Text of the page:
SHE’S A REBEL
What music are you currently grooving to?
Earth, Wind & Fire, doesn’t matter which one. Also, music that keeps me calm, what we call meditation music, and I love Adele, she’s gorgeous. What, if push comes to shove, is your all-time favourite album? Well, my music that I listened to was mostly on 45. But one song that I can listen to, if it’s 20 years from now or the next minute, is Sam Cooke’s You Send Me. I was acquainted with him when he was singing gospel music, but when he started singing secular music, he brought that same spirit. What was the first record you ever bought? And where did you buy it? Sings, “Darling, you send me...” That was the first! From Sam’s record store on Central Avenue in Los Angeles, in a predominantly black neighbourhood, where we hung out. Which musician, other than yourself, have you ever wanted to be?
Barbra Streisand. I saw her one time in Central Park and I never saw anything like it in my life, how she acted and how she portrayed herself, how she performed.
What do you sing in the shower?
I don’t, I hum in the shower, melodies from my head. It’s good for warming the throat up.
What is your favourite Saturday night record?
Lionel Richie, Can’t Slow Down. One of the very few albums where I liked every song. I still have two copies! And your Sunday morning record? I’m getting ready to go to church. The gospel group of Richard Smallwood, they are the greatest. He is un-believable. I also listen to Elvis Presley’s gospel albums, they’re all songs that we love to sing, the hymns of the church. It wakes up the spirit.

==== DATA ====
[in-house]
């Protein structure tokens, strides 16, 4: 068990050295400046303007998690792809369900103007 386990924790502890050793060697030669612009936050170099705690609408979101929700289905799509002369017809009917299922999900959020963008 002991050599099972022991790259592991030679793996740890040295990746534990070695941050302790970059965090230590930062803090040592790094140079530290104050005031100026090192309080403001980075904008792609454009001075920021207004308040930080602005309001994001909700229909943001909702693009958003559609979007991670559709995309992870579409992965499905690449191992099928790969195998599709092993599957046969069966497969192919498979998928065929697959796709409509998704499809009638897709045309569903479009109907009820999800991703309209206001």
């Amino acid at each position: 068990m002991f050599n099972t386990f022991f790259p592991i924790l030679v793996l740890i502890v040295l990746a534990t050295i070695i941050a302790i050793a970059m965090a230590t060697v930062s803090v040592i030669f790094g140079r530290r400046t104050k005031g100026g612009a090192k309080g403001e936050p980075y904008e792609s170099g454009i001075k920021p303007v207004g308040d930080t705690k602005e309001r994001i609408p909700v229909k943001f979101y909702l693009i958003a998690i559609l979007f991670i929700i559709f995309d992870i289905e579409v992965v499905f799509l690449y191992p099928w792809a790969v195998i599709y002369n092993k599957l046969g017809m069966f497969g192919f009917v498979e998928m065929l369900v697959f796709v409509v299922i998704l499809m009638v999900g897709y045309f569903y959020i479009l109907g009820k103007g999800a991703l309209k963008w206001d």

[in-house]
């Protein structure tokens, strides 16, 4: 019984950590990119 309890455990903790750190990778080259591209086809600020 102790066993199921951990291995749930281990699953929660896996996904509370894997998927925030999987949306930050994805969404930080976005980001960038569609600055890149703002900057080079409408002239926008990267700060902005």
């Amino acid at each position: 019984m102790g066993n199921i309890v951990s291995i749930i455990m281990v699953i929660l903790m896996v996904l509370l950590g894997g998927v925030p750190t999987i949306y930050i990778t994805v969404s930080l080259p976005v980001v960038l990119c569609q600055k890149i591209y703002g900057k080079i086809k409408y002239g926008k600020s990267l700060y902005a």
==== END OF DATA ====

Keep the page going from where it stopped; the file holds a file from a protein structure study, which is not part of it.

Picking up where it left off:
Darlene Love’s Live 1982 is available on DVD, CD and digital debut via Liberation Hall on April 7.
David Bowie in 1973. We’re chronically aware of the demands on our time in 2023, but consider Bowie’s schedule for that year, starting with 84 Ziggy Stardust dates in the UK, the USA and Japan. Another classic album, Aladdin Sane, written and recorded between shows and released in April. The denouement of the Ziggy era at Hammersmith Odeon in July. Then straight back into the studio to constr uct Pin Ups, in the shops only six months after Aladdin Sane. “We moved at such intensity, such speed,” Bowie told Melody Maker in May, as if it was all over, as if a few days on the Trans-Siberian Express constituted a major retreat from fame. There were collaborations to pursue, too, a US TV special, and a rock opera that would soon reconfigure itself into Diamond Dogs. It all remains dizzying to even contemplate: meticulous, high-concept masterpieces seemingly put together on the fly; nuanced personae that most sane artists would lean into for years, rinsed and disposed of in a matter of months.
Is half a century long enough for everyone involved to get their breath back? This month in MOJO, Tom Doyle reconvenes the musicians, confidants and managers who spent 1973 with Bowie, and tries to take stock of “what the hell happened”, 50 years on. “It was pretty manic,” Bowie’s friend Geoff MacCormack tells us, unsurprisingly. “He was in a hurry. But he had the talent to do it. The output was unbelievable.”